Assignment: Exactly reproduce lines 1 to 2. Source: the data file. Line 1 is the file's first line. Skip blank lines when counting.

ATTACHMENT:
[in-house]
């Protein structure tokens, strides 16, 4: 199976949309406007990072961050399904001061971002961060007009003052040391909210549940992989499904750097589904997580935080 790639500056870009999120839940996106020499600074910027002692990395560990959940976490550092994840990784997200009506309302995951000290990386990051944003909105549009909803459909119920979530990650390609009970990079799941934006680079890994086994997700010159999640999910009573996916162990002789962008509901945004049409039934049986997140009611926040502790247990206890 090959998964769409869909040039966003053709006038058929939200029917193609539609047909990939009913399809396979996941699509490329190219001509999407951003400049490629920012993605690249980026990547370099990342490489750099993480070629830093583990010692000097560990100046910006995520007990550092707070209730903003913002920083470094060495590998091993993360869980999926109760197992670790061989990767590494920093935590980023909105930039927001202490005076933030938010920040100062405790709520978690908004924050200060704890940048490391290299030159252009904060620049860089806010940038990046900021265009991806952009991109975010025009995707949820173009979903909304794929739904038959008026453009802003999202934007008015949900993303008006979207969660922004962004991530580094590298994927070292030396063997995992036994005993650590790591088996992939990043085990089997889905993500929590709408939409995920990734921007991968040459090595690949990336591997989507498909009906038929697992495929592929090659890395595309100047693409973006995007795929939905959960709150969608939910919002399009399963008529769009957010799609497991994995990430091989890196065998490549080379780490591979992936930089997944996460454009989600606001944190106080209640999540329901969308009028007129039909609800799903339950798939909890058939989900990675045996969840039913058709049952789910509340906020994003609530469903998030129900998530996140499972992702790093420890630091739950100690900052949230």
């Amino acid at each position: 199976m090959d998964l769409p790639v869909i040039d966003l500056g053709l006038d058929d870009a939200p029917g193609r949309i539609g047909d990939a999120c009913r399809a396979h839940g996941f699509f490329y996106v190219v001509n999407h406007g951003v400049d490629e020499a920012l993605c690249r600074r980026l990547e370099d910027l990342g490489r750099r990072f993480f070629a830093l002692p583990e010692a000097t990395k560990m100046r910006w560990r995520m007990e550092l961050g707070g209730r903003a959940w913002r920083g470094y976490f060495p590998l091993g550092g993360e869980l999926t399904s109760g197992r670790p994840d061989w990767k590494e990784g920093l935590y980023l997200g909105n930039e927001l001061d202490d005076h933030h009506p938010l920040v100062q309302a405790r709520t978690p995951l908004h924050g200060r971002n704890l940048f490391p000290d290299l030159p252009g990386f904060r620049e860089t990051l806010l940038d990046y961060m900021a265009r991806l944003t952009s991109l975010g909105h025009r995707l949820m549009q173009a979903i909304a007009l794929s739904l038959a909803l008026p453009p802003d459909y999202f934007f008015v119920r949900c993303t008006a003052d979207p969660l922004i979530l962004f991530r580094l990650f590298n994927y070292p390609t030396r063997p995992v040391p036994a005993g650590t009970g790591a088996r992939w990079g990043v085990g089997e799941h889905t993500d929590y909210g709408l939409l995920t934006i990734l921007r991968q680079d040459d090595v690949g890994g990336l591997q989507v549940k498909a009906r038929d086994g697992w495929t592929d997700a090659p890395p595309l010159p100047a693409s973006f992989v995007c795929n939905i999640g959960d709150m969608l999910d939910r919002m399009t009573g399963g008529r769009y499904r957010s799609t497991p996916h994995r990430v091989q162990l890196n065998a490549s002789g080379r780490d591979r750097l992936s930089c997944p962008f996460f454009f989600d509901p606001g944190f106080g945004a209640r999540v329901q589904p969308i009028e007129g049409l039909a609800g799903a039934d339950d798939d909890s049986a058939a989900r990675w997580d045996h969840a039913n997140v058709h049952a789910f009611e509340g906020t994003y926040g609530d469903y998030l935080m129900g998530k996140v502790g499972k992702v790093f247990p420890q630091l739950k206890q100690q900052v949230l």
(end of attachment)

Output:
[in-house]
């Protein structure tokens, strides 16, 4: 199976949309406007990072961050399904001061971002961060007009003052040391909210549940992989499904750097589904997580935080 790639500056870009999120839940996106020499600074910027002692990395560990959940976490550092994840990784997200009506309302995951000290990386990051944003909105549009909803459909119920979530990650390609009970990079799941934006680079890994086994997700010159999640999910009573996916162990002789962008509901945004049409039934049986997140009611926040502790247990206890 090959998964769409869909040039966003053709006038058929939200029917193609539609047909990939009913399809396979996941699509490329190219001509999407951003400049490629920012993605690249980026990547370099990342490489750099993480070629830093583990010692000097560990100046910006995520007990550092707070209730903003913002920083470094060495590998091993993360869980999926109760197992670790061989990767590494920093935590980023909105930039927001202490005076933030938010920040100062405790709520978690908004924050200060704890940048490391290299030159252009904060620049860089806010940038990046900021265009991806952009991109975010025009995707949820173009979903909304794929739904038959008026453009802003999202934007008015949900993303008006979207969660922004962004991530580094590298994927070292030396063997995992036994005993650590790591088996992939990043085990089997889905993500929590709408939409995920990734921007991968040459090595690949990336591997989507498909009906038929697992495929592929090659890395595309100047693409973006995007795929939905959960709150969608939910919002399009399963008529769009957010799609497991994995990430091989890196065998490549080379780490591979992936930089997944996460454009989600606001944190106080209640999540329901969308009028007129039909609800799903339950798939909890058939989900990675045996969840039913058709049952789910509340906020994003609530469903998030129900998530996140499972992702790093420890630091739950100690900052949230």